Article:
DISTRICT COURT OF APPEAL OF THE STATE OF FLORIDA FOURTH DISTRICT KENNETH WILLINGHAM, Appellant, v. STATE OF FLORIDA, Appellee. No. 4D19-1883 [March 31, 2021] Appeal from the Circuit Court for the Fifteenth Judicial Circuit, Palm Beach County; Laura Johnson, Judge; L.T. Case No. 17CF007320AMB. Carey Haughwout, Public Defender, and Nancy Jack, Assistant Public Defender, West Palm Beach, for appellant. Ashley Moody, Attorney General, Tallahassee, and MaryEllen M. Farrell, Assistant Attorney General, West Palm Beach, for appellee. MAY, J. The defendant appeals his conviction and sentence on charges of robbery with a firearm and felon in possession of a firearm. He raises eight issues, which we find lack merit. We write, however, to address issues four and eight. In issue four, the defendant argues the trial court erred in admitting video surveillance tapes from the shopping center where the robbery took place. In issue eight, the defendant argues the trial court erred in sentencing him to life in prison as statutorily mandated because the sentence is unconstitutional. We disagree with him on both issues and affirm. We affirm on the remaining issues without further comment. The State charged the defendant with one count of robbery with a firearm and one count of felon in possession of a firearm. The charges arose when the defendant approached the store manager with a gun as he stood outside of his place of employment, a Metro PCS store. The defendant forced the store manager to enter the store and open the register. The store manager identified the man that pointed a gun to his back in the surveillance video. The information alleged that in July 2017, the defendant took money from a Metro PCS store by use of force or violence while carrying a firearm. The State obtained surveillance video from the cameras placed inside the Metro PCS store and around the shopping center. Before trial, the defense moved in limine to exclude the surveillance videos and law enforcement testimony about the videos’ contents. The defense argued law enforcement could not testify about the videos’ contents because they did not personally witness the crime. The trial court granted the motion regarding the testimony, but denied it as to the video surveillance tapes. At trial, a sales representative testified she had just parked at the shopping center when she saw a stocky, African American man running from the direction of the Metro PCS store toward a dark-colored SUV. She confirmed that a portion of the surveillance footage accurately depicted her vehicle and the man she saw running to the SUV. She also testified the man was shirtless and wearing jeans, but his face was covered. She saw him leaving the store, but she did not see a gun. The store manager noted the robber was masked and had a firearm. He believed the person had socks on his hands and saw “like small dreads at the end by his neck.” After the store manager handed him the money, the robber told him and another store clerk to walk into the bathroom, count to ten, and then leave. The store manager did as he was told. After counting to ten, he came out of the bathroom and walked outside the store. He saw a black SUV driving away and heading north on Federal Highway. The store manager called the police. When law enforcement reviewed the surveillance video from the shopping center’s cameras, they saw a black SUV consistent with the description given by the store manager and sales representative. The SUV was a black Lincoln Navigator. The lead detective testified he obtained the license tag number from the surveillance video. The video showed a dark SUV with a white piece of paper attached to it. He tracked the car to a rental company. Law enforcement used GPS information to locate the car. The car was found inside an apartment complex in the Victoria Woods area, close to the defendant’s girlfriend’s home. Police found a white piece of paper behind the car’s windshield, near the driver’s side. The girlfriend testified she was dating the defendant at the time of the offense. They both drove the Lincoln Navigator. They rented the car 2 “under the table” in Miami. The police impounded the car down the street from her residence. The girlfriend further testified that at the time of the offense, she worked as a security guard. Her boss provided her with a firearm. She would not allow the defendant to touch the gun, but admitted she would leave it in her room where the defendant would sometimes sleep. The police confiscated the gun. A detective testified the gun in the surveillance video was the same make and model as the gun taken from the girlfriend’s house. The detective obtained a warrant for the defendant’s cell phone records. Investigators learned from those records that the defendant called the girlfriend’s number several times immediately after the robbery. Law enforcement also obtained information from the Lincoln Navigator’s GPS and Bluetooth systems. The information showed that, on the day of the robbery, between 9:00 a.m. and 11:15 a.m., the defendant’s phone made ten phone calls to the girlfriend’s phone number. The Lincoln Navigator’s GPS system confirmed the car travelled from the Victoria Woods complex to the Metro PCS store on the day of the robbery. According to the GPS information, the car then travelled north on Federal Highway. The investigators obtained cell phone tower information that was consistent with the information obtained from the Lincoln Navigator’s GPS system. The jury found the defendant guilty as charged. The trial court found the defendant qualified as a Prison Releasee Reoffender (“PRR”) and sentenced him to a mandatory term of life in prison with a ten-year minimum for carrying a firearm. From his conviction and sentence, the defendant now appeals. • The Metro PCS and Shopping Center Surveillance Films The State’s Exhibit 1 contained video footage recorded by cameras placed around the shopping center and inside the Metro PCS store. The store owner explained he called the shopping center’s owner, who then gave him a code to access the storage area in the back of the building. Boynton Beach police officers were with him when he retrieved the center’s surveillance video. 3 Before the State introduced Exhibit 1, defense counsel argued the footage from the shopping center’s outside cameras was not properly authenticated: Defense Counsel: We would be objecting to the videos. The witness just testified that he has sixteen video cameras inside the store, two outside. The ones around the building were managed by the [shopping center], not him. Without being an eyewitness to the crime, he can’t testify whether there is a fair and accurate representation, and no other witness has done that. The State argued the videos were admissible under the silent witness theory. It explained that all the store owners had access to the center’s surveillance videos: Trial Court: He pulled the videos from where? Where do the outside videos come from? Were they somebody else's or were they under his care and control? State: It’s not necessarily under his—well, I think all of the businesses have the ability to pull the videos. That’s what it is. Because the owner of the plaza gives them permission. Trial Court: You don’t have to have—you’ll have to clarify that. State: All right. The State continued its examination and asked the store owner how he gained access to the center’s surveillance cameras and if he had done anything to distort the videos. The store owner explained how he obtained the videos and denied doing anything to them. The trial court then admitted the State’s Exhibit 1 in its entirety. The defendant argues on appeal that the trial court abused its discretion in admitting the shopping center’s surveillance videos because they were not properly authenticated. He claims the error was harmful because the State used the video to identify the defendant and the Lincoln Navigator’s tag number. He suggests the videos should have been authenticated by a witness responsible for the videotape system. The State responds that video evidence can be authenticated, even if the State does not call the video’s creator. The video’s distinctive 4 characteristics and content, in conjunction with the circumstantial evidence, are sufficient to authenticate the video. Finally, the State argues the trial court properly admitted the evidence based on the silent witness theory because the video was reliable. “The standard of review for a trial court’s determination regarding authentication of evidence is abuse of discretion.” State v. Torres,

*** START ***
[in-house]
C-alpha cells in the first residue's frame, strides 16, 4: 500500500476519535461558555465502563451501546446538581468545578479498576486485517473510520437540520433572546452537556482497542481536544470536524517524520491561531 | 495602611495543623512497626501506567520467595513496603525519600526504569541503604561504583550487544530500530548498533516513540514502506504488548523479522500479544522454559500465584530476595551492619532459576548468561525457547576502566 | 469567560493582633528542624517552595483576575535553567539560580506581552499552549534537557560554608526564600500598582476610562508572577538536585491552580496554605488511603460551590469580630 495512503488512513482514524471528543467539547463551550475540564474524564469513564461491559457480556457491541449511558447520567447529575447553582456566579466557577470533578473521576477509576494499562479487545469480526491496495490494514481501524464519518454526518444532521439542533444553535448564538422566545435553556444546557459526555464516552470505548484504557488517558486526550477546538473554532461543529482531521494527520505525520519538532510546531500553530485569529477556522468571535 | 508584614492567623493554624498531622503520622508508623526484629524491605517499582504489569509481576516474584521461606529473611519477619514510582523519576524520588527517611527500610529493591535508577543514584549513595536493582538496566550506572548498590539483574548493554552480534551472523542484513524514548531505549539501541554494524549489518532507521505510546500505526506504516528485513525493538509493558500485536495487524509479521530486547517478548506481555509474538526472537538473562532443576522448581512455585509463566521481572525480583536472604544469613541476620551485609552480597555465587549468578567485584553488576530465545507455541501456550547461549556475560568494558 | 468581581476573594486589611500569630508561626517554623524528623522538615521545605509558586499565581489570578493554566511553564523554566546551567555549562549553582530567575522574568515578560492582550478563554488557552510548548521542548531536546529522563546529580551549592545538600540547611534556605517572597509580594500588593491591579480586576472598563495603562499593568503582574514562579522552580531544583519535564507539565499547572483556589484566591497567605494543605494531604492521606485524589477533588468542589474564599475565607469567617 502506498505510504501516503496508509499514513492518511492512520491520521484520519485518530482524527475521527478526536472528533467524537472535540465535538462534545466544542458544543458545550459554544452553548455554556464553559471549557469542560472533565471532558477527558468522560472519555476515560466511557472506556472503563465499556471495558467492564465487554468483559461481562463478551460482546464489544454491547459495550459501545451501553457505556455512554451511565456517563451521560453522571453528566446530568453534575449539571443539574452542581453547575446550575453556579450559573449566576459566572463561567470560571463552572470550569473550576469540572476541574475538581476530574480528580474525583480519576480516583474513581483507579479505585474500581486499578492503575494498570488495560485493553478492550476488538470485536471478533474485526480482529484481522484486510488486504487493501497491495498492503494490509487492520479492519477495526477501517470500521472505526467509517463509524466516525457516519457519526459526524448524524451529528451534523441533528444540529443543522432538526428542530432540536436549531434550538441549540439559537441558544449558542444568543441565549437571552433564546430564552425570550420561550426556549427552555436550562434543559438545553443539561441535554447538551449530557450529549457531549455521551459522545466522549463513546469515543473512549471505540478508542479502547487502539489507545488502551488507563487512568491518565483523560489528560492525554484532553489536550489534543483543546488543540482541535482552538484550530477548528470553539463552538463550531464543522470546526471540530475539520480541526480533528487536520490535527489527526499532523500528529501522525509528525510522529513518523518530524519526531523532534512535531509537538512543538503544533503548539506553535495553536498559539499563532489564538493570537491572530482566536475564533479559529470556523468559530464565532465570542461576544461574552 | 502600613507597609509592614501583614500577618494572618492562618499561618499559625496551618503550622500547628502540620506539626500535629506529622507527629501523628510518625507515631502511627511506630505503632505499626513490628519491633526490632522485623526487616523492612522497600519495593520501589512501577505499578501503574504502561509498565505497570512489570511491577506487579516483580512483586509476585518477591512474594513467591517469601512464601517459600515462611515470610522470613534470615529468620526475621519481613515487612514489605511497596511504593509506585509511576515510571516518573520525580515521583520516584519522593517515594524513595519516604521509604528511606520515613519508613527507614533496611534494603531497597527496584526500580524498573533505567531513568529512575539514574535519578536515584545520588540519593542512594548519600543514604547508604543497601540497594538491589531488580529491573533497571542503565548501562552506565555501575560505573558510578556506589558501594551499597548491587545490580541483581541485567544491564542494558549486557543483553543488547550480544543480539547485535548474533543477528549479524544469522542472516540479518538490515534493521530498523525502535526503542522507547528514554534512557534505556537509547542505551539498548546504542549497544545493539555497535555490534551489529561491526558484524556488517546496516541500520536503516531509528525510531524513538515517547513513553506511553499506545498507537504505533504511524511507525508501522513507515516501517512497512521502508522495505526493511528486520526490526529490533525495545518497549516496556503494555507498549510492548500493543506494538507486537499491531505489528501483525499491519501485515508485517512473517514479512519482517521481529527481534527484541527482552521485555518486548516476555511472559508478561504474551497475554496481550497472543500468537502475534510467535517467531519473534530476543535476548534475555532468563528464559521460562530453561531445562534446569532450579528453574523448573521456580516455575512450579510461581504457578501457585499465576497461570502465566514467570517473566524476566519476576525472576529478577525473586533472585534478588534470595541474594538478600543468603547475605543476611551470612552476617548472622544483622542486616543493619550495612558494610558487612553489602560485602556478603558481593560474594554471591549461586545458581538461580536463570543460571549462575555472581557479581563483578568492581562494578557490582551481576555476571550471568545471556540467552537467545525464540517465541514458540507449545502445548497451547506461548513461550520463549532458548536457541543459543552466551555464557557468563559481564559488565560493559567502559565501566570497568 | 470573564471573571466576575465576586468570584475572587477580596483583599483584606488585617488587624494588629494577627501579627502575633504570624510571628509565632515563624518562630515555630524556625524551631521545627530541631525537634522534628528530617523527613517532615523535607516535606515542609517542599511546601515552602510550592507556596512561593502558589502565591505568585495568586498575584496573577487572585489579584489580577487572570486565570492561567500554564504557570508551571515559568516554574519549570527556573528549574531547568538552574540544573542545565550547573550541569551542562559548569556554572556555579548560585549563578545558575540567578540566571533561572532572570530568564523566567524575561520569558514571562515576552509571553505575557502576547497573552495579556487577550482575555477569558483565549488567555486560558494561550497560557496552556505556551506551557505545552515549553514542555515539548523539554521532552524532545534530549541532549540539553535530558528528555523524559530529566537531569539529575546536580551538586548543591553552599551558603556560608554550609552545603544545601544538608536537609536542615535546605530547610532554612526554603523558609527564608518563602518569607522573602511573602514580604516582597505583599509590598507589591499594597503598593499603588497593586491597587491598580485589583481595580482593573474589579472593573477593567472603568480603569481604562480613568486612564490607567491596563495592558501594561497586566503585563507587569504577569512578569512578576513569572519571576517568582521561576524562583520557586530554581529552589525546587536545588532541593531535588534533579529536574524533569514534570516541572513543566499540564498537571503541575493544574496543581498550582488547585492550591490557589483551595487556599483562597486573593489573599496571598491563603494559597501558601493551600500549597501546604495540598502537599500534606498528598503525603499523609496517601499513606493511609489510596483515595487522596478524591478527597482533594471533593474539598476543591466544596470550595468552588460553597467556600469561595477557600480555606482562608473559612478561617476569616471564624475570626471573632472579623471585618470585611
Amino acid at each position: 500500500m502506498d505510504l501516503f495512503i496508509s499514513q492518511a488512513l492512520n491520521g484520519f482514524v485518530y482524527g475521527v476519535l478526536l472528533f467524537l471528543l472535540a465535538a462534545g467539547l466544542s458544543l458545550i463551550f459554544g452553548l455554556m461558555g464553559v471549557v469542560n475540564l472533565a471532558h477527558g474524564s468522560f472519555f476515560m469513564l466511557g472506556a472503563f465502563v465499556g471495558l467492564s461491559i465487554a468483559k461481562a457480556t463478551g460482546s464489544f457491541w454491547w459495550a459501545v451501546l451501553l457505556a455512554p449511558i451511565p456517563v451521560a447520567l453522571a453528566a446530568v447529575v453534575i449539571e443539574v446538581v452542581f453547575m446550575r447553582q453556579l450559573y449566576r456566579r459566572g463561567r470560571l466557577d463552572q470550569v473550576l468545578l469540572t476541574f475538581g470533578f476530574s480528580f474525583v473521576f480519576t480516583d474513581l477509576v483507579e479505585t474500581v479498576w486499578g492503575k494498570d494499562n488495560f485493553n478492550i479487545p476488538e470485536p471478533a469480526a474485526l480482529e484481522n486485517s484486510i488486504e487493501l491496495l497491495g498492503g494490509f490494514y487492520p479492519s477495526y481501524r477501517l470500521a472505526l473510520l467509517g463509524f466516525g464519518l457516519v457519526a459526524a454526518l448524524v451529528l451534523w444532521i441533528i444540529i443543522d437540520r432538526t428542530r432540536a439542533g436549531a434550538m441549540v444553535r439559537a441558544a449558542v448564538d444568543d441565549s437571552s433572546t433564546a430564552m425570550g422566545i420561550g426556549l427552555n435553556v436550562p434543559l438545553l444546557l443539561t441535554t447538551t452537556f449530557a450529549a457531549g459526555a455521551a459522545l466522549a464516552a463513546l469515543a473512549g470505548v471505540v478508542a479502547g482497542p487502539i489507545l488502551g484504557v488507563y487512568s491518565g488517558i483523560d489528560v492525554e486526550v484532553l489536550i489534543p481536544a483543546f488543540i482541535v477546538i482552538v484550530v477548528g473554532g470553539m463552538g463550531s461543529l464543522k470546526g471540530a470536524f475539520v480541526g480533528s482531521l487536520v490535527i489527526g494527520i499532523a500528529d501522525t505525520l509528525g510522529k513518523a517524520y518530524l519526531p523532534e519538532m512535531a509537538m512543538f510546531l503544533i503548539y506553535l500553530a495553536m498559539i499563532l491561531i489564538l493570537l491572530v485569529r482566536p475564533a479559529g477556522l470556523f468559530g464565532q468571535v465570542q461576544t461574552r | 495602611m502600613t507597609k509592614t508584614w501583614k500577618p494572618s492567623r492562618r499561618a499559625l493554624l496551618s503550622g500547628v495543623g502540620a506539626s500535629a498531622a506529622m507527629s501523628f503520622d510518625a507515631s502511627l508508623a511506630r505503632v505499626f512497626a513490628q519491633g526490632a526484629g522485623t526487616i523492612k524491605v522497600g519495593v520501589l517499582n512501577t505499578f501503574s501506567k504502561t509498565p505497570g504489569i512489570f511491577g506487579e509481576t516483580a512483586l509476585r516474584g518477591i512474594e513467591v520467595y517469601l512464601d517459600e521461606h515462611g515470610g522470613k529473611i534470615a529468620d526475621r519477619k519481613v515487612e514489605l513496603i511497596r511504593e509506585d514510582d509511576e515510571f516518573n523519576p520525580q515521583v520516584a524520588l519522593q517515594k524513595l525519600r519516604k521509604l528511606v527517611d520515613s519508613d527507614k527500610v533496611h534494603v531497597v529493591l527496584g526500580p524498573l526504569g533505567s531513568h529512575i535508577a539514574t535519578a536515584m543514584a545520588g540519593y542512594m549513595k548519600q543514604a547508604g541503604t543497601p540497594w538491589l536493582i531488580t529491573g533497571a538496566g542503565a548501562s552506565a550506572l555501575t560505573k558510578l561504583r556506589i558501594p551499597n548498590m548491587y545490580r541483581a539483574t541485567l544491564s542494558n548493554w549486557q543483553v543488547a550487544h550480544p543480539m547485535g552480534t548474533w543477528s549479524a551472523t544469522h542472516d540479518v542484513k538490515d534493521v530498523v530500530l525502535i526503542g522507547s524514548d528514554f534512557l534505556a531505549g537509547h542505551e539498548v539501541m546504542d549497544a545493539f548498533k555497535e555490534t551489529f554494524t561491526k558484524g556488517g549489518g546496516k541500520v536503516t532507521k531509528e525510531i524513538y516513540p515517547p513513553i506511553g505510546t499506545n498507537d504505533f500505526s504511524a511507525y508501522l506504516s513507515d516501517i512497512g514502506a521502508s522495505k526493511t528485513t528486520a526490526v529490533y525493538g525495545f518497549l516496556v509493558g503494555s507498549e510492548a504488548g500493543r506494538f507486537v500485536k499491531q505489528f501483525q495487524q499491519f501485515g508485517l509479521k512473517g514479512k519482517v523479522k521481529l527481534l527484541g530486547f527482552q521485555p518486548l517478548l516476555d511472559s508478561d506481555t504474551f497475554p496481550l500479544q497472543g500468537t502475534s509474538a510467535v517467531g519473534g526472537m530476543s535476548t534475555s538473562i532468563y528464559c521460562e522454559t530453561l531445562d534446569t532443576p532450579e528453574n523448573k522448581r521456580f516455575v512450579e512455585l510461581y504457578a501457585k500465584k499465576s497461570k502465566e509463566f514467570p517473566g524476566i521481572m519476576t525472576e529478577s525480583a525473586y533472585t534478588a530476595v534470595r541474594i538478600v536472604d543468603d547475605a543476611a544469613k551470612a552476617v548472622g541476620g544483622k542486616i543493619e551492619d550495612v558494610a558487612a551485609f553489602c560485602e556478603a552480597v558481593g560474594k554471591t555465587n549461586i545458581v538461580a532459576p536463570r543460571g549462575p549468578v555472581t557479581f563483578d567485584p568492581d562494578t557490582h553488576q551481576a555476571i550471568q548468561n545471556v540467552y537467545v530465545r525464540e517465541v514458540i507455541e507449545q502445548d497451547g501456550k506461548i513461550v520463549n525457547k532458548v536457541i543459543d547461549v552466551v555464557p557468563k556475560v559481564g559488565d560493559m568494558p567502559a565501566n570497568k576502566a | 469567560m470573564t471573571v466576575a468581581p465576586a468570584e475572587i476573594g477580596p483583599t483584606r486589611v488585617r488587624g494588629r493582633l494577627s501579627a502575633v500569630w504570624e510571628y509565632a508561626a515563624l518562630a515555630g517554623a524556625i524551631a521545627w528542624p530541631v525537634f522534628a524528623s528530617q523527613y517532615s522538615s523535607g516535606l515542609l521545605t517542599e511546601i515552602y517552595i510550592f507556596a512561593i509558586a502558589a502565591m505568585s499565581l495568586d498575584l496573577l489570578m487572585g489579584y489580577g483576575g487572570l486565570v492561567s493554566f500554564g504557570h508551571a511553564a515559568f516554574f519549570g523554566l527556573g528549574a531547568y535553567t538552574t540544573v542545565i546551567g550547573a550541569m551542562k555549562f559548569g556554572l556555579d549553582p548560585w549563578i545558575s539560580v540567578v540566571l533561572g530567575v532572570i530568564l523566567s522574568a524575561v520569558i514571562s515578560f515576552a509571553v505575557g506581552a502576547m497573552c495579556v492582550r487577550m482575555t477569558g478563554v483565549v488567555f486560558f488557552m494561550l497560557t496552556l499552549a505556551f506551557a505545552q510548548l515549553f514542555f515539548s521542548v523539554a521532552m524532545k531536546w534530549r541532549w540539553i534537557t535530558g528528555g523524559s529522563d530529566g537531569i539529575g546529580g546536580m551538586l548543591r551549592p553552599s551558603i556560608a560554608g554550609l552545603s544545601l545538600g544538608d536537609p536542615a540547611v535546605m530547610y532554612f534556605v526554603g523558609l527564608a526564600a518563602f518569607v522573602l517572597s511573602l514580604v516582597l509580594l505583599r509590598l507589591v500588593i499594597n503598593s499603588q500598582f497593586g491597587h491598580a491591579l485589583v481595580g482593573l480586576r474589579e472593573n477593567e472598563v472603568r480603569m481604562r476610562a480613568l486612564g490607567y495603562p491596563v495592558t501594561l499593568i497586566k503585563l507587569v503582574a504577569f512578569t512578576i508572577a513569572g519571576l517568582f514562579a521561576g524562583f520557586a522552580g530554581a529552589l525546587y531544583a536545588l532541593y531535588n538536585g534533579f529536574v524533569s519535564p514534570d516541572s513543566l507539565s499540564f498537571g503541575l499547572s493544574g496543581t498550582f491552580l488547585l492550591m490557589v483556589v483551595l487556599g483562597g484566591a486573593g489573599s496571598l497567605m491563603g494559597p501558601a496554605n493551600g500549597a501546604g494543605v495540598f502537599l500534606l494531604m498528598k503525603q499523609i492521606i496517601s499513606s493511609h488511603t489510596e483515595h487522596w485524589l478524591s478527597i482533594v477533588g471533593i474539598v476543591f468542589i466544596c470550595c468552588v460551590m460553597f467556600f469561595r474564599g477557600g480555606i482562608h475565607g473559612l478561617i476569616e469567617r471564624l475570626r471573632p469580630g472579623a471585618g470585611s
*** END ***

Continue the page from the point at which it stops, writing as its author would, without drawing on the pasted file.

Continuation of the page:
781, 782 (Fla. 4th DCA 2020) (citing Mullens v. State,